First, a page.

Welcome back to another installment of Whitepaper Wednesday here on the Purchasing Certification Blog. Today, I’ll be reviewing a whitepaper entitled “Best Practices in Target Costing” from the Institute of Management Accountants and BNET.
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This whitepaper focuses on the authors’ lessons learned from studying the target costing practices of companies that they perceived as leaders in target costing: Boeing, Caterpillar, DaimlerChrysler, and Continental Teves. The first page of the whitepaper introduces the reader to “the six key principles of target costing”:
- Price-led costing
- Focus on customers
- Focus on design
- Cross-functional involvement
- Value-chain involvement
- A life cycle orientation
The description of the first principle succinctly defines and explain target cost: “Market prices are used to determine allowable—or target—costs. Target costs are calculated using a formula similar to the following: market price – required profit margin = target cost.” Also noteworthy is the authors’ explanation of what they mean by value-chain involvement: “All members of the value chain—e.g., suppliers, distributors, service providers, and customers—are included in the target costing process.”
A point that is emphasized several times throughout the whitepaper is that if the cost of an innovation or component is greater than the value to the customer of that innovation or component, then that innovation or component should be abandoned. In one of the several good examples used to illustrate the principles taught by the whitepaper, the authors write “One of Boeing’s customers requested heated floors. Before target costing, The Boeing Company was
inclined to provide almost whatever the customer wanted without regard to cost. The company now prices airplane options separately. When this particular customer learned that the price for heated floors was more than $1 million, it reconsidered its request.”
While the whitepaper is not written from a procurement perspective, there are plenty of nuggets that address the procurement role in successful target costing, such as:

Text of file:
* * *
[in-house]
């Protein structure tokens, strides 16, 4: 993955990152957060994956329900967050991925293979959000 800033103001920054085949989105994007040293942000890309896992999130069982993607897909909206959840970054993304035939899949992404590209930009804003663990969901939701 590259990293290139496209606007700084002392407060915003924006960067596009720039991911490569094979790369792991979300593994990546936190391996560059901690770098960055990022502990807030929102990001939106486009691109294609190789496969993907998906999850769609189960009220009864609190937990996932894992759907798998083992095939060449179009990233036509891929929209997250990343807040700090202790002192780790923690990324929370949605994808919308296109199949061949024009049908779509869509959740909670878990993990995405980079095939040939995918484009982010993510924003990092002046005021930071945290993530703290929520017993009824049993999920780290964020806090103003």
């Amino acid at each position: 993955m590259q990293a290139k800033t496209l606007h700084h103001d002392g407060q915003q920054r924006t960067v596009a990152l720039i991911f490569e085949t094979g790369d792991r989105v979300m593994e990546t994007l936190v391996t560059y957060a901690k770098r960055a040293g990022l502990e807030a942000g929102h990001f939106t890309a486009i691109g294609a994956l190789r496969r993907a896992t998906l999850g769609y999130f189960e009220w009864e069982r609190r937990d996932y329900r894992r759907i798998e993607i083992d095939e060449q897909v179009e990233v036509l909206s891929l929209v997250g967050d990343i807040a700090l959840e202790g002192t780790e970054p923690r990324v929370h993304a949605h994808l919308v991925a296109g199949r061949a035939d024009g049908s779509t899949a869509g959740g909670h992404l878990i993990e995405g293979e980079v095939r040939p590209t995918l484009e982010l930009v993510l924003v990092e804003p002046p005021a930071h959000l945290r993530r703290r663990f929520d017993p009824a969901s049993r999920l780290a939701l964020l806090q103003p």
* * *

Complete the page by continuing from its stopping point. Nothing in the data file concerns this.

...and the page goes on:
- “[Successful companies] view their supply chains as part of an ‘extended enterprise’ where they share design information, cost information, and establish inter-company teams to meet cost reduction goals”
- “If a supplier is unable to meet its target costs, Continental might ask to send a team there to view its operations. Continental will then analyze the supplier’s manufacturing processes, tolerances, and material content and generally verify the assumptions in its cost-modeling tool. After negotiations, however, if Continental still believes the
supplier’s costs are too high, it might consider bids from other suppliers.”
The whitepaper also devotes sufficient ink (or is it pixels?) to sharing an example of how one of the profiled companies broke down their costs into categories and decided how much cost reduction to seek in each category. This is well worth considering as a process to emulate if you need some guidance in getting your own target costing initiative started.
So, as you’ve read, this whitepaper contains a great deal of valuable information and I haven’t even covered it all. So, I suggest that you download your own copy of this whitepaper from BNET’s Web site.